By Sue Burghard Brooks
Thanksgiving has always been my favorite holiday as far back as I can remember. There was something magical about Mom, Dad, my brother and me piling into the family car on Thanksgiving eve and driving from our NJ home to upstate NY.
We’d always spend “turkey day” and a few days thereafter with Dad’s side of the family. Inevitably, it would also snow while we were there — and I love snow!
Throughout the years, the Big Event was either hosted by Dad’s parents, his older brother and family or his younger brother and family.
My first cousins were fairly close in age to my brother and me, and we enjoyed spending time together. And we were loud! This made for some raucous times at the proverbial “kids’ table.”
Our celebrations were rich with traditions. Great Uncle Steve, sipping his Johnny Walker Black, would tell stories of his travels abroad with the military or with Great Aunt Kate, who would often chime in. If a piano were nearby, Grandpa would play and sing. And without fail, you’d hear Grandma exclaim, “Oh, George!” multiple times, admonishing her husband for yet another groan-worthy joke or story.
Recaps of times gone by and peals of laughter were de rigueur at these gatherings. And the food! I’m blessed to have relatives who were phenomenal cooks and bakers.
My fondest memories are from Thanksgivings of later years, spent in the small-but-cozy Utica, NY, home of Dad’s youngest brother and family: my Uncle Paul, Aunt Marie, their four children, and Aunt Marie’s Mom, “Gram.”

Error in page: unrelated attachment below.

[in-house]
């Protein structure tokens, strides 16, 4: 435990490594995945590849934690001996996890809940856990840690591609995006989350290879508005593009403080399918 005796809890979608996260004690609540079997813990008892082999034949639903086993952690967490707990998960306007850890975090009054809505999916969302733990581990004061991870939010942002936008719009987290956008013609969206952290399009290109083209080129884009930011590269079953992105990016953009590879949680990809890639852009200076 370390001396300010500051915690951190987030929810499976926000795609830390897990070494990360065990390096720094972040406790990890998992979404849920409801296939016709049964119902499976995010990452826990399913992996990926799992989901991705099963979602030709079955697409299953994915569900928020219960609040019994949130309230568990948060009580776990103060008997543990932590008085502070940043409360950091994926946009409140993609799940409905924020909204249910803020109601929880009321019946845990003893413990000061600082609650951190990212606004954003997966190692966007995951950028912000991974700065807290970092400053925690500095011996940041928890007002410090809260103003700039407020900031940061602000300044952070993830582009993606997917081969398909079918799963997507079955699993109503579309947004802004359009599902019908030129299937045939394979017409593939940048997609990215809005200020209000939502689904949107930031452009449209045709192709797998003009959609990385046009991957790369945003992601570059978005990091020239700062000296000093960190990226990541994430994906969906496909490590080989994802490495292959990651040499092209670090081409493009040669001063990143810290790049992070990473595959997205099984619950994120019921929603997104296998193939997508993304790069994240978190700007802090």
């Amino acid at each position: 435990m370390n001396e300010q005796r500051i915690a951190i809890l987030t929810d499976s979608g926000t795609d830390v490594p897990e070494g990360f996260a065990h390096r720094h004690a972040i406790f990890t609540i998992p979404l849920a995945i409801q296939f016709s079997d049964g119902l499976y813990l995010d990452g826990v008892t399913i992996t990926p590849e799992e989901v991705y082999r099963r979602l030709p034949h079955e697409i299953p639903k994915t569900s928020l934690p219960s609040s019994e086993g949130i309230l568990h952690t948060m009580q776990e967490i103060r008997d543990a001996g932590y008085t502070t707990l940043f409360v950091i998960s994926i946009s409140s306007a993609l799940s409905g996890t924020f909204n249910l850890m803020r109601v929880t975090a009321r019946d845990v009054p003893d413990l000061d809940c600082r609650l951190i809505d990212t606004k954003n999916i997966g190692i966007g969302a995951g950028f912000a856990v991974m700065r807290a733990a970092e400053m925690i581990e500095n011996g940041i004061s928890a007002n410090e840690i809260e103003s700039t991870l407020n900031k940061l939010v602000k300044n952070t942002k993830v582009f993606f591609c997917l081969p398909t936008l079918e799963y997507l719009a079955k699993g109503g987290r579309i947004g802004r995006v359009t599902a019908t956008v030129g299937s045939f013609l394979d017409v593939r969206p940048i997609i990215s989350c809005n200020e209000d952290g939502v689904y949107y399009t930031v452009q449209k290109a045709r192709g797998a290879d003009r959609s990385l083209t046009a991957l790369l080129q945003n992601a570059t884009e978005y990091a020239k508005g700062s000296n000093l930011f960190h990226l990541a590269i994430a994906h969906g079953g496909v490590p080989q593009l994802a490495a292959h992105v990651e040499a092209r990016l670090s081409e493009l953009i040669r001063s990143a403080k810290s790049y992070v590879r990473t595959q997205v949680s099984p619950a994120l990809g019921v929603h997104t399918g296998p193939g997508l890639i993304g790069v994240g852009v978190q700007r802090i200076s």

Turkey and Trimmings and Pie — Oh My!
Second cousins eventually joined the family and the kids’ table on their enclosed porch got even tighter! However, there always seemed to be enough room — and endless amounts of fantastic food.
I always marveled at how my Aunt Marie managed to have the gigantic turkey (there could be upwards of 30 people) plus all the fixings and other goodies ready at the same time. She had limited space to do this since family members around the “adults’ table” took up most of the room in her kitchen and counter space was at a premium!
Desserts were a bounty of heavenly homemade pies as well as Italian cookies and pastries from a favorite nearby bakery.
The morning after Thanksgiving, we carried on perhaps the greatest long-standing tradition of all: leftover pie for breakfast.
Sadly, we stopped heading upstate for “turkey day” decades ago as families scattered. Many of our elder relatives had also passed on.
As much as my heart aches for “the good old days” — spending the happiest Thanksgivings with Dad’s family and being with those who now are gone or a distance away — I am thankful that I have plenty of fond memories and photos to lift my spirits.
This Thanksgiving, may your heart be filled with gratitude and your stomachs, with delicious food.
And if you’re also unable to spend time with those you love, whether they’re near or far or no longer walking the earth, may your memories be as sweet as pie.
Speaking of pie…I do hope you’ll join me and my relatives in enjoying a slice or two for breakfast the morning after!
Sue Burghard Brooks (pictured above, far right) is entering her third year as NJAAW’s Communications Manager and is also Executive Producer of the nonprofit’s monthly “Aging Insights” TV program. She confesses that her favorite Thanksgiving pie is mincemeat — though growing up, she never ate it because her older cousin Ed (pictured front, holding his youngest sister, De) said that it was made of monkey meat!